Then just 10 days later, once again Evans commanded the search for little red headed Devon who vanished from his family’s home. He was able to once again bring several organizations together for the search which continued for several days. Evans, stayed on the scene and in command for over 24-hours with no sleep. He was able to bring tracking dogs in from as far away as College Station, Montgomery County Precinct 4 Constables and the Houston Police Department. The area along the Trinity River was very low with swamp land and alligators moving freely. Evan’s refused to give up and could be seen several time walking off into an area for some quiet time to regain his thoughts. That spot turned out to be a spot Evans went to again after several days of searching. A DPS helicopter was ordered to use its rotor wash to clear a pond of green slime. As they did, little

Devon was spotted. Evans’ was heartbroken as he has tried so hard to find the young child and never giving up hope that he was alive.




Evans left Liberty County Sheriff’s Office later that year as he was brought on by Cleveland ISD as their Chief of Police. He moved right into that position and went right to work on trying to make it one of the best departments around.

In November 2012 The 100 Club of Houston generously awarded the Cleveland ISD Police Department with a $52,000 grant. The money was used to purchase safety and radio equipment for the CISD officers. Chief Rex Evans applied for the funding to replace outdated body armor as well as Dual-Band Motorola radios that will be used for inter-agency communication. Then just a month later he asked local community members to help fund a drug dog for the school district. It wasn’t long before the community answered his call. Julien, a 4-year old Belgian Malinois Drug Detection Canine was purchased and started working for the department.

Ø Mr. Alfred Anderson (Anderson Ford) – donated Drug Detection Canine, Julian;

Ø Ray Parris (Smith Towing) – donated $300.00 for tinting to help protect Julian from the heat / elements;

Ø Zach Stevenson (Big Thicket Veterinary Clinic) – donated veterinary care for the lifetime of Julian (as long as Cleveland ISD owns him);

Ø Robert Howell (Circle H Feed in Cleveland) – donated high-protein dog food for lifetime of Julian (as long as Cleveland ISD owns him);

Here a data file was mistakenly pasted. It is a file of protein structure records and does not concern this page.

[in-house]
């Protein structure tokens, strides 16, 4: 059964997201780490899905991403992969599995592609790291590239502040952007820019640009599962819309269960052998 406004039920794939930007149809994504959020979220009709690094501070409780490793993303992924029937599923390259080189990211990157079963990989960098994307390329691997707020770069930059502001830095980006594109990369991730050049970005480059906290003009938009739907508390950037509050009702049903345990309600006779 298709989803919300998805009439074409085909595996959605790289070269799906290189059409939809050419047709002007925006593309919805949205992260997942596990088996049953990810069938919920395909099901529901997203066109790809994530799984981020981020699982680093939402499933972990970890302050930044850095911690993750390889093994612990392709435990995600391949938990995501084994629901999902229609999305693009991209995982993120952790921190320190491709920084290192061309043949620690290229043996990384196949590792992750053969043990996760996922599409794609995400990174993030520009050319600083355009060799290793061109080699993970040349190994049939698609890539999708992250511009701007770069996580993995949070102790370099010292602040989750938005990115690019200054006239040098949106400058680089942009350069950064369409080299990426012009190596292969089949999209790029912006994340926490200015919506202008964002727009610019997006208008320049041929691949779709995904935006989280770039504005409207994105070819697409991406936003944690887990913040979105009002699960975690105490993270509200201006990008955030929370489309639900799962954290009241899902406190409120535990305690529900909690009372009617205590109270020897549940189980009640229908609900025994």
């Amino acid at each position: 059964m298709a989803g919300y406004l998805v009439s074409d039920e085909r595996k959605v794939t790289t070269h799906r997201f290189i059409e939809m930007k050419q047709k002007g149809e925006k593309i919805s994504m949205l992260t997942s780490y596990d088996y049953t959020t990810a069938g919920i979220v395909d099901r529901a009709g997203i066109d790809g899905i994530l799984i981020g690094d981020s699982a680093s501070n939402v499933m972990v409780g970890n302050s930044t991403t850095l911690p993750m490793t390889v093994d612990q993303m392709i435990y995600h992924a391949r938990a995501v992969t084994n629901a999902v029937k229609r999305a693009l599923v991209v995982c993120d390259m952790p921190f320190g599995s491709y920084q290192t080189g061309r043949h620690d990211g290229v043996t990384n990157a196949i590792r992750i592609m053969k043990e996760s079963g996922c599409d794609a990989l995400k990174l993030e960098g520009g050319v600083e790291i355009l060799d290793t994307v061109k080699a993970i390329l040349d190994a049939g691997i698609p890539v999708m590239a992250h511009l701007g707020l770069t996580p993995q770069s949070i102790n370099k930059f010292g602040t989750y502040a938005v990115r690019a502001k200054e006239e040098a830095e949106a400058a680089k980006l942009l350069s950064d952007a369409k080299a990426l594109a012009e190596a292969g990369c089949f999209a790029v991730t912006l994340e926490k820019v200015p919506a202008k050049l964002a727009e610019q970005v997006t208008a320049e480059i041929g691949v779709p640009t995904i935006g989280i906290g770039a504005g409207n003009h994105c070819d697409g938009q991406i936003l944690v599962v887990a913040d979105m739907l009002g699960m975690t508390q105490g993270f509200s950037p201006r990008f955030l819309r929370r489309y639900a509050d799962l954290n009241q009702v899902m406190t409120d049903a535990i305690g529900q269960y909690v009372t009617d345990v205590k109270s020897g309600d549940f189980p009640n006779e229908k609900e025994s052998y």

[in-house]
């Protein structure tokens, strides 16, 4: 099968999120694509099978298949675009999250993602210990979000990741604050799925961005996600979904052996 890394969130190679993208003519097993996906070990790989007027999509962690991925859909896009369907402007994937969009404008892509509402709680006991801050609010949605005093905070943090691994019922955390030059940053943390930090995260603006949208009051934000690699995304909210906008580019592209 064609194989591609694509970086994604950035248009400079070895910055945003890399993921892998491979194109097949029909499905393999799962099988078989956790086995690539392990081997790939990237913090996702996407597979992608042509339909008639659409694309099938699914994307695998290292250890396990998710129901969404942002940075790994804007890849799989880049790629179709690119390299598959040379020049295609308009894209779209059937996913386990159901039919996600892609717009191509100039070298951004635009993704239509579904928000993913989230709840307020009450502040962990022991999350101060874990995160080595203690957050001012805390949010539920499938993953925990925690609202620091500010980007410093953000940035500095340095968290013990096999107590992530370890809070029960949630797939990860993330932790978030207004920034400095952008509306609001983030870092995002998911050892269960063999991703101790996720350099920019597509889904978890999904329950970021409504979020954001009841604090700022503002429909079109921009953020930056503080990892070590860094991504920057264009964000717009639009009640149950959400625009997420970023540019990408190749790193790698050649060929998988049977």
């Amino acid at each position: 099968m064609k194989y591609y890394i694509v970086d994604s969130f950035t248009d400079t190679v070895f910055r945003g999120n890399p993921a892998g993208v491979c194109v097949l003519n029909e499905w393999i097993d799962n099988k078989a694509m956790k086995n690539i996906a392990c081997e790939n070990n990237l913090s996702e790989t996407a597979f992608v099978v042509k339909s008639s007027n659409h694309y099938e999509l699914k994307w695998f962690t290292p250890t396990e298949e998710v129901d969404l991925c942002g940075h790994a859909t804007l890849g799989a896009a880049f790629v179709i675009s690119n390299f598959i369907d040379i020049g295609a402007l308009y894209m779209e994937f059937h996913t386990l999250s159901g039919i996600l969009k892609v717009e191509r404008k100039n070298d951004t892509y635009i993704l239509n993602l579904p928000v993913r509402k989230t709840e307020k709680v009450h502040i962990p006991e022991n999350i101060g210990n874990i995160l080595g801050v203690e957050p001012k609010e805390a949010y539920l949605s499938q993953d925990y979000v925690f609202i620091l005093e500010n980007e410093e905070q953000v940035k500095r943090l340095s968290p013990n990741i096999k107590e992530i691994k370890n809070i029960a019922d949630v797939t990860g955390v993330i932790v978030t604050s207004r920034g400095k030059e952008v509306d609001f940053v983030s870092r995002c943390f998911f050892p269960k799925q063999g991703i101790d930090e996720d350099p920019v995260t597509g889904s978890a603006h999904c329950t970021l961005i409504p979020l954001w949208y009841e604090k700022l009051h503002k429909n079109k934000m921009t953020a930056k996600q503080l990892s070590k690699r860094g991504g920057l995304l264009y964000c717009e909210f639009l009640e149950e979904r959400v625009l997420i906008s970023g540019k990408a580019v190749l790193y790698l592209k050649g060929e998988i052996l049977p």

Ø Texas Department of Public Safety – donated patrol car dog protection cage.



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In March of 2013 Evans organized an active shooters training session at the Cleveland High School. Inviting any officer who would like to participate. He and his staff were able to utilize some ROTC students and staged a situation in which a shooter was reported in the school. The officers were tasked with getting the students and staff to safety and quashing the shooter. The school went over very well with the many agencies that attended. Once again using his contacts from years of law enforcement to bring equipment and knowledge together to make the training a success.

It was such a success that the school was put on again in August of 2014.




02307.00_02_15_06.Still005Then one year later, in August of 2015 Evans was once again able to call on the many people he knew in public safety and put on a very successful disaster drill at the Cleveland High School. Once again using students. After 6 months of weekly planning meetings the day came for the drill. Once again many learned what to do and not do and how to safely get the children and staff out of the hazardous area. It started early one morning just after 8am fire alarms started sounding in the school. The source was the chemistry lab where it was reported some students made an acid bomb which exploded in a glass beaker. The school was cleared and Cleveland Fire Department was dispatched along with Cleveland EMS. Close to 20 students lay both conscious and unconscious in the Chemistry Lab as smoke filled the room. One student wondered why all the students were cleared out of the school and they were left behind. A teacher who was part of the drill and also a victim in the classroom explained that they were all contaminated and if the classroom door was opened the potential of contaminating the entire student body. Cleveland firefighters were outside the room within minutes. However, not knowing what chemical they were dealing with they contacted Harris County Hazardous Materials Team located at the Harris County Fire Marshal’s Office on Atascocita. Many first responders felt almost useless as they were forced to stand by waiting on the HazMat Team to arrive. Ambulances were called in, Life Flight and PHI Air Medical were dispatched to the scene. Houston North East and Conroe Regional Hospitals were alerted to a potential large number of patients arriving. A DECON tent was set up to wash victims down as they were evacuated from the classroom. Firefighters from Cleveland and Porter Fire Departments suited up in HAZMAT suits along with air packs. Using plastic sleds which Porter Fire Department carried on their trucks they started evacuating students. The first walking wounded were brought down and immediately put through the decontamination booth. As they exited they were scanned for any residual hazardous components.



After all the years serving the public Evans decided he wanted to serve in a higher capacity as the Sheriff of Liberty County. He has not slowed down yet in his efforts. Working during the day as Chief of Cleveland ISD Police he spends most of his evenings and weekends meeting with residents of Liberty County. During this time not only is he able to introduce himself, but also hear the concerns of the citizens, not just the voters. As with every other position he has ever held he thrives to exceed. Those thoughts and comments of the citizens are duly noted and he has most likely already set a plan of action to address the concerns.